PLF of India’s thermal projects has been consistently falling. It decreased from 78.9 % in 2007-08 to 62% in 2015-16.

PLF of India’s thermal projects has been consistently falling. It decreased from 78.9 % in 2007-08 to 62% in 2015-16.

New Delhi: Given the technical limitations of operating below the threshold level, India’s coal fuelled power projects that are facing low capacity utilization due to muted demand are trying to prevent damage to the equipment while running them.

With these plants not designed to operate below the plant load factor (PLF) of 55%, they are now evaluating radical measures such as being retrofitted, which may require an investment of around Rs1 crore per mega watt (MW).

With India’s plan of adding 175 gigawatts (GW) of clean energy by 2022 as part of its commitments to the United Nations Framework Convention on Climate Change adopted by 195 countries in Paris in December 2015, the PLF of these stations will further get impacted.

PLF is a measure of the output of a power plant, with a higher PLF indicating more output at a lower cost of electricity generation. Of India’s installed capacity of 329,231MW, 59% or 194,553MW is fuelled by coal as it is the mainstay of the country’s electricity mix.

Such a plan assumes importance as the PLF of India’s thermal projects has been consistently falling. It decreased from 78.9 % in 2007-08 to 62% in 2015-16.

“It’s an exciting transition happening in the power industry... Now with increased renewable to the grid, it will be very interesting to see how we are able to manage the grid balance going forward. Especially with the climate accord it’s interesting to see how we maintain the efficiency of the power plants, upgrade the existing power plants and make them flexible to operate with the renewable regime,” said Prashant Jain, head, power generation services at Siemens Ltd.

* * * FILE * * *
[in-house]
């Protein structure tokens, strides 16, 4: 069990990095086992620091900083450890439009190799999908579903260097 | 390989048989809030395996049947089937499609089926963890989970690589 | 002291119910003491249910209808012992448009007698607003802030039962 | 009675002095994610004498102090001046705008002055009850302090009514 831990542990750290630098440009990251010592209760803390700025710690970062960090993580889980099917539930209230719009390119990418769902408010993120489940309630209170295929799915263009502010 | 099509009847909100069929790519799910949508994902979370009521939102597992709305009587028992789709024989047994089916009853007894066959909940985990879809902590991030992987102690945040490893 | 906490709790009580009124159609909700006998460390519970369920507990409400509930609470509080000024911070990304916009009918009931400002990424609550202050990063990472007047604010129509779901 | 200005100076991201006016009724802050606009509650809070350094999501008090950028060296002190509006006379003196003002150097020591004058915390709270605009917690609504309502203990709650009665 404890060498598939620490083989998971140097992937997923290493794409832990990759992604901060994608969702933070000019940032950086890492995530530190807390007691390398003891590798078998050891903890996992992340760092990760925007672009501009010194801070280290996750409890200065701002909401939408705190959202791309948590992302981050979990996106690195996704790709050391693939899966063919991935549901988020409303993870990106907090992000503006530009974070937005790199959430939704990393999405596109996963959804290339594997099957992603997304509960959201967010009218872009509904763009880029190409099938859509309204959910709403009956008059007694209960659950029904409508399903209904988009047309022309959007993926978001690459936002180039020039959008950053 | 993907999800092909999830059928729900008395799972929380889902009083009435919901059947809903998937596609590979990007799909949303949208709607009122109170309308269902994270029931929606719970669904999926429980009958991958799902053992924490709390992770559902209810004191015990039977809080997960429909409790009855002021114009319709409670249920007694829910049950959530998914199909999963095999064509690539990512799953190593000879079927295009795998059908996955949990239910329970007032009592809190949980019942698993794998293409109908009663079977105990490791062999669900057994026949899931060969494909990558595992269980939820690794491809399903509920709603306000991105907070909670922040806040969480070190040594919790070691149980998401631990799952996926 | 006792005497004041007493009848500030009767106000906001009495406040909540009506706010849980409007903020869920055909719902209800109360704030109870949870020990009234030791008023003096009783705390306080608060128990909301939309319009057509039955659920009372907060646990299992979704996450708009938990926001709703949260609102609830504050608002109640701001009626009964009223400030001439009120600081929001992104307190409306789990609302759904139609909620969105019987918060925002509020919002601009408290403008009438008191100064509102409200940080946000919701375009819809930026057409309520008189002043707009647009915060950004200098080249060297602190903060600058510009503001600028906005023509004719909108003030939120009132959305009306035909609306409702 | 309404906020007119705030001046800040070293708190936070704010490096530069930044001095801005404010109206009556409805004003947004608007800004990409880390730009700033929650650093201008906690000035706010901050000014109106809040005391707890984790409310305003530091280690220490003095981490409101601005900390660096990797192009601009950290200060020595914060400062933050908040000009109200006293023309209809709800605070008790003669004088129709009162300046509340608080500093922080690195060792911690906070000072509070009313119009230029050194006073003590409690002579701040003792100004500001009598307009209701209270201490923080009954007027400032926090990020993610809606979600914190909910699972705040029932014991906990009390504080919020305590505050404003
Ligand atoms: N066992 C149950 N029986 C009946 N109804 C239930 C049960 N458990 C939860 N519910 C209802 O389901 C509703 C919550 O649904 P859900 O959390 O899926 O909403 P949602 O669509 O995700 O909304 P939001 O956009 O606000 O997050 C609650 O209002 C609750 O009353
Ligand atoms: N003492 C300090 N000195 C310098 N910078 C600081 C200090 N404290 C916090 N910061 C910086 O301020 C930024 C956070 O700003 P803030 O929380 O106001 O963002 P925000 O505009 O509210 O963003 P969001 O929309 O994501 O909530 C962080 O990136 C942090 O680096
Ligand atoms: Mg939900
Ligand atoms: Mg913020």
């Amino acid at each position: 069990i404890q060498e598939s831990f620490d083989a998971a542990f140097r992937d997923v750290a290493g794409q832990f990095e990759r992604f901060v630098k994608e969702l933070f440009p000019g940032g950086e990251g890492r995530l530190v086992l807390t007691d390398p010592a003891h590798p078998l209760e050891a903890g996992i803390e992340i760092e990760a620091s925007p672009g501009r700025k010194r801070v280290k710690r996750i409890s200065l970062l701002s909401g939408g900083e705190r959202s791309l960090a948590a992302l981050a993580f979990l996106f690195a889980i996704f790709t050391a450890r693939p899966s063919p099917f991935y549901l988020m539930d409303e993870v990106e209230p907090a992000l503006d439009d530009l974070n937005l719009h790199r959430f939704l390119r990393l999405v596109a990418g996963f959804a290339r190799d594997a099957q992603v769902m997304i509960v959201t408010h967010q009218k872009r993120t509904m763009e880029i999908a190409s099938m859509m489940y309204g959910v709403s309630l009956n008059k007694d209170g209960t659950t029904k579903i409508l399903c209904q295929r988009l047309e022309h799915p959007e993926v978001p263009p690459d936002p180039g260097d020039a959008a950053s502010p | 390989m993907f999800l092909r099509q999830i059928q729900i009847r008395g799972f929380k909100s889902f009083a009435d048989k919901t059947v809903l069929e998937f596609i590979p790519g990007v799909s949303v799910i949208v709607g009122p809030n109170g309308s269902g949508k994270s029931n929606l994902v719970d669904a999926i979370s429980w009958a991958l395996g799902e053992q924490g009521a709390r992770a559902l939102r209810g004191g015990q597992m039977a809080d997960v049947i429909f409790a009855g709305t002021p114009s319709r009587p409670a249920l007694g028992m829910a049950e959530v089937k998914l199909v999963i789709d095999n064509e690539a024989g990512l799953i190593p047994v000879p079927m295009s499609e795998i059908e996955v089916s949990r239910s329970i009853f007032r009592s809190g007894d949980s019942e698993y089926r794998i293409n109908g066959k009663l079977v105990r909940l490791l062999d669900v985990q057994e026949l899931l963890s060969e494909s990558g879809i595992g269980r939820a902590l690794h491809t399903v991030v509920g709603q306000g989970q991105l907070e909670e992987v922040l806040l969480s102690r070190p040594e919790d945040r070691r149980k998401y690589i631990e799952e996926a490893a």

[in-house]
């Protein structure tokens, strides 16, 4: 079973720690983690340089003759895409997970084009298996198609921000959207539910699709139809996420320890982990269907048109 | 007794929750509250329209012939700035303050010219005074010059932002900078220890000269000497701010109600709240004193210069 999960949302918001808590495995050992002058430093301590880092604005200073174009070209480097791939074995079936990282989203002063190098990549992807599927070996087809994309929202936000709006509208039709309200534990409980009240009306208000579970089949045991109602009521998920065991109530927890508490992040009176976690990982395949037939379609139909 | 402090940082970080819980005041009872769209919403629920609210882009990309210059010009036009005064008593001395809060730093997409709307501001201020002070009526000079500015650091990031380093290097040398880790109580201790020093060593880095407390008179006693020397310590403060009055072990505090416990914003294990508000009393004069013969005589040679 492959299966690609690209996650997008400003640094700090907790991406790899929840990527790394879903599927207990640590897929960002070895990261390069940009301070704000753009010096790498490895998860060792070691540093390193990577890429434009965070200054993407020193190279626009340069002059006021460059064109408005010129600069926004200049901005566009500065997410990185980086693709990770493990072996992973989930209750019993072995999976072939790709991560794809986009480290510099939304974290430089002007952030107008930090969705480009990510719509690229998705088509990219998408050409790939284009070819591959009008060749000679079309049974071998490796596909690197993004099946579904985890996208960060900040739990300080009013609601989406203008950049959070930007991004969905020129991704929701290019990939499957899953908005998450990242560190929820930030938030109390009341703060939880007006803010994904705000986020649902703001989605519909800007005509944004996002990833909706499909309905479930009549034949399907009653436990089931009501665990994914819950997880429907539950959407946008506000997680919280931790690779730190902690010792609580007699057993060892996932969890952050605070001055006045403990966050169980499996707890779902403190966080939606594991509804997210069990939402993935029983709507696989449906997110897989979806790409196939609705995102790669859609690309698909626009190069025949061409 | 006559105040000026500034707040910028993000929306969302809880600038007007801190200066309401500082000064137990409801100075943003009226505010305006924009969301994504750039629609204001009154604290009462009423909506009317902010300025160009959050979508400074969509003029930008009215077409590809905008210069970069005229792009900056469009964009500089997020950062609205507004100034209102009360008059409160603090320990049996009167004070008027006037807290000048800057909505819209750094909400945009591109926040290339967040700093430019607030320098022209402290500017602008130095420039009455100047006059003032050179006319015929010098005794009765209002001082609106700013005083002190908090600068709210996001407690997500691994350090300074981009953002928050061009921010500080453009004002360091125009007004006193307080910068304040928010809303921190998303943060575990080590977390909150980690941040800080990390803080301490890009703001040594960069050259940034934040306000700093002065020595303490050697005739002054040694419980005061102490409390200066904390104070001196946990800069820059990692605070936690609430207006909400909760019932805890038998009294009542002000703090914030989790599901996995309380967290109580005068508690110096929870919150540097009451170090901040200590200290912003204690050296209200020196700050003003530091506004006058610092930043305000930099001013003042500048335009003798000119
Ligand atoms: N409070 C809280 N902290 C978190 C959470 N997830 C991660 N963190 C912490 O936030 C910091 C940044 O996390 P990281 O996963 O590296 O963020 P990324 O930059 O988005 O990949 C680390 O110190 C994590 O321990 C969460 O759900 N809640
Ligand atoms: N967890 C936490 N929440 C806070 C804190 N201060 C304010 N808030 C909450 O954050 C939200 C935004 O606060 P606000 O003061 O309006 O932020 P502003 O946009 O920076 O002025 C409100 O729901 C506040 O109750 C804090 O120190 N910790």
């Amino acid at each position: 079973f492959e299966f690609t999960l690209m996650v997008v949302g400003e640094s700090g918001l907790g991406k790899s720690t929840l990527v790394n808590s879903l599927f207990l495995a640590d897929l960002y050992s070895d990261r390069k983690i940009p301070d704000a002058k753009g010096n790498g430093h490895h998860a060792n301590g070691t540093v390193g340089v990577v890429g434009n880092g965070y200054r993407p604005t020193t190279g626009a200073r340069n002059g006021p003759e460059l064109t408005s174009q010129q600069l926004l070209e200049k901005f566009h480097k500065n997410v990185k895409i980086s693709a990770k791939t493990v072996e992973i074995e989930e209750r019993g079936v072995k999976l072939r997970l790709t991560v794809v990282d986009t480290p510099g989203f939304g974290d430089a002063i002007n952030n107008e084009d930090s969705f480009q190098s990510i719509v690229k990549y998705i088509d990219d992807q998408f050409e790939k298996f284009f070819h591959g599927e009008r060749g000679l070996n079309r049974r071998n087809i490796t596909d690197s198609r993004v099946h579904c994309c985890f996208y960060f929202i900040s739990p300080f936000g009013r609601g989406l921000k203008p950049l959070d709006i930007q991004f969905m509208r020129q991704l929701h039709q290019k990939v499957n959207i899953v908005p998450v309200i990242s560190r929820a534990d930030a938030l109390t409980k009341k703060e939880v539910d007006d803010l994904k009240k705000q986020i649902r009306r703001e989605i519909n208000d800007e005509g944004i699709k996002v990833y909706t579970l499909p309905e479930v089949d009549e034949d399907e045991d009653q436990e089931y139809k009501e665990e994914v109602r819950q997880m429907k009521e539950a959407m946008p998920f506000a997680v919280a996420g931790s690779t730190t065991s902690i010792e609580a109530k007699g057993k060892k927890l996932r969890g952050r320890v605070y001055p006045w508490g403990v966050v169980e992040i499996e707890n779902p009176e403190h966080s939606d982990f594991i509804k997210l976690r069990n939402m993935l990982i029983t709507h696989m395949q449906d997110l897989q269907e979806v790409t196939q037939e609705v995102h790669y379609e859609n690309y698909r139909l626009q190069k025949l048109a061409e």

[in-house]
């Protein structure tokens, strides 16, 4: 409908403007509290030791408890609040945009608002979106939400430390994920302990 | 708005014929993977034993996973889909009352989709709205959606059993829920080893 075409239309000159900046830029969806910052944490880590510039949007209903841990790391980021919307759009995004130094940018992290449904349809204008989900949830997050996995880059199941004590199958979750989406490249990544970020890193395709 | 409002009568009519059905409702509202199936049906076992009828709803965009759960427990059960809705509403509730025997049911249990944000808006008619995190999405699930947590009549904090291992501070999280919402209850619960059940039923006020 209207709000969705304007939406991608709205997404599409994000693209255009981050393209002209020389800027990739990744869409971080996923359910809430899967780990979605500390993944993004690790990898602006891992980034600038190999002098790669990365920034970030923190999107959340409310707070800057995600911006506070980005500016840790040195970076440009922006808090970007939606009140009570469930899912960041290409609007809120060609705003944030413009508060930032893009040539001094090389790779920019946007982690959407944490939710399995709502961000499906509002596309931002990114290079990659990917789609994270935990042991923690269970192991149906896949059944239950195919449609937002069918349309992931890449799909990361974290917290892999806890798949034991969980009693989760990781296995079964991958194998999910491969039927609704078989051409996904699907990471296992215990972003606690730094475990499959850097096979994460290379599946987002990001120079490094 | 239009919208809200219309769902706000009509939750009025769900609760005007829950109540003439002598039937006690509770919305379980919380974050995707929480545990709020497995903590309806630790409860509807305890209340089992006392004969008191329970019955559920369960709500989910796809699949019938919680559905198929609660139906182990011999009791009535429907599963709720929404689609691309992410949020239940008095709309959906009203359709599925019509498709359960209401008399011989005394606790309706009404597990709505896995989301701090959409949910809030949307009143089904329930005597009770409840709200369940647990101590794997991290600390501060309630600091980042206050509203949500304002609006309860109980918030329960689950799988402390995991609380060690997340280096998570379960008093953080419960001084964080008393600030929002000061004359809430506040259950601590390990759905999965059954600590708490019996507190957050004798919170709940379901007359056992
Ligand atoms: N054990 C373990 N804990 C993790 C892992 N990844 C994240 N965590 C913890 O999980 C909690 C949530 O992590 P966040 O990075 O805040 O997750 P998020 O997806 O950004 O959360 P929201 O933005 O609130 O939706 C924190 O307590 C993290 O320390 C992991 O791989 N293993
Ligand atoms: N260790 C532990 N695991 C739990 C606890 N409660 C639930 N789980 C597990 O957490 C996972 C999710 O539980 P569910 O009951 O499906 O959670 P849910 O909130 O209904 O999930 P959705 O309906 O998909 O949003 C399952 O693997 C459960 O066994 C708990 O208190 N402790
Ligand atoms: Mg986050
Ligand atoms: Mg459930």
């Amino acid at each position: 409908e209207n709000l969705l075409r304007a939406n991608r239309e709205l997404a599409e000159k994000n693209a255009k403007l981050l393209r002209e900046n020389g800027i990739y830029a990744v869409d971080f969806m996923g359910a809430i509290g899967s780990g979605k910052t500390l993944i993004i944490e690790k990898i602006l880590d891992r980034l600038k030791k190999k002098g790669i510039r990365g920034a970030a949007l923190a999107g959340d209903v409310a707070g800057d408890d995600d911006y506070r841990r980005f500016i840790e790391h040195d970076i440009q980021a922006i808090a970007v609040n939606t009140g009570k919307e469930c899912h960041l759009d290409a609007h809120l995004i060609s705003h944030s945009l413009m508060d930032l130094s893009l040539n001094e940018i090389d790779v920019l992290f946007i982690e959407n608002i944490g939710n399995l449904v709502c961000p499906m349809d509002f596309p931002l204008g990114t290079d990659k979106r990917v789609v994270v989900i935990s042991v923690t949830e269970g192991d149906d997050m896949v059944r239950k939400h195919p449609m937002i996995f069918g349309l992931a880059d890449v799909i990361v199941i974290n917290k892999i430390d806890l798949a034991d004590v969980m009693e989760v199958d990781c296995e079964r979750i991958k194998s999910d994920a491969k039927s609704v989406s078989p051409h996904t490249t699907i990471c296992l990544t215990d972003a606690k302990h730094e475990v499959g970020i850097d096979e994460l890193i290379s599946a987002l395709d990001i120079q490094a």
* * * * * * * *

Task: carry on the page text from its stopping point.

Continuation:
India, the world’s third largest energy consumer after the US and China, has announced its intent to stay the course even as the US has announced its withdrawal from the Paris climate deal.

“The power plants usually are designed for base load. And when you design a base load power plant the moment you start operating it in a flexible regime it has an impact on its performance immediately. So if you start and stop your turbine more often, then it’s going to have a direct impact on its life,” said Jain.

According to the Central Electricity Authority (CEA), India’s apex power sector planning body, the PLF for 2012-13, 2013-14, 2014-15 and 2015-16 was 69.93% ,65.55%, 64.46% and 62.28%, respectively.

“I believe that it is (falling PLFs impacting plant’s health) is a serious problem. A lot of power plant owners are considering either to upgrade, modernize or go to the government because it needs policy support,” Jain said.

Analysts expect the PLF to fall further.

“Ind-Ra expects domestic coal consumption growth in India to remain tepid on account of an expectation of a 2% fall in the FY18 plant load factor (PLF) of coal-based plants,” India Ratings and Research wrote in a 13 July report.

Aware of the impending crisis, the draft National Electricity Plan prepared by the CEA has recommended, “Retrofitting of the existing thermal plants for increased ramping capacity and backing down capacity must be explored in view of integration of RES (renewable energy sources).”

This comes at a time when the National Democratic Alliance (NDA) government is trying to generate fresh demand for electricity in the country—the lack of which is weighing down the entire power sector—by improving energy access.

“To accommodate high quantum of RES into the grid, thermal plants are likely to run at low PLF in future. Many plants may get partial/nil schedule of generation. The market mechanism through regulatory intervention needs to be evolved so that the owners of thermal plants are able to recoup the investment and, at the same time, customers are not unnecessarily burdened with high tariff,” the draft National Electricity Plan added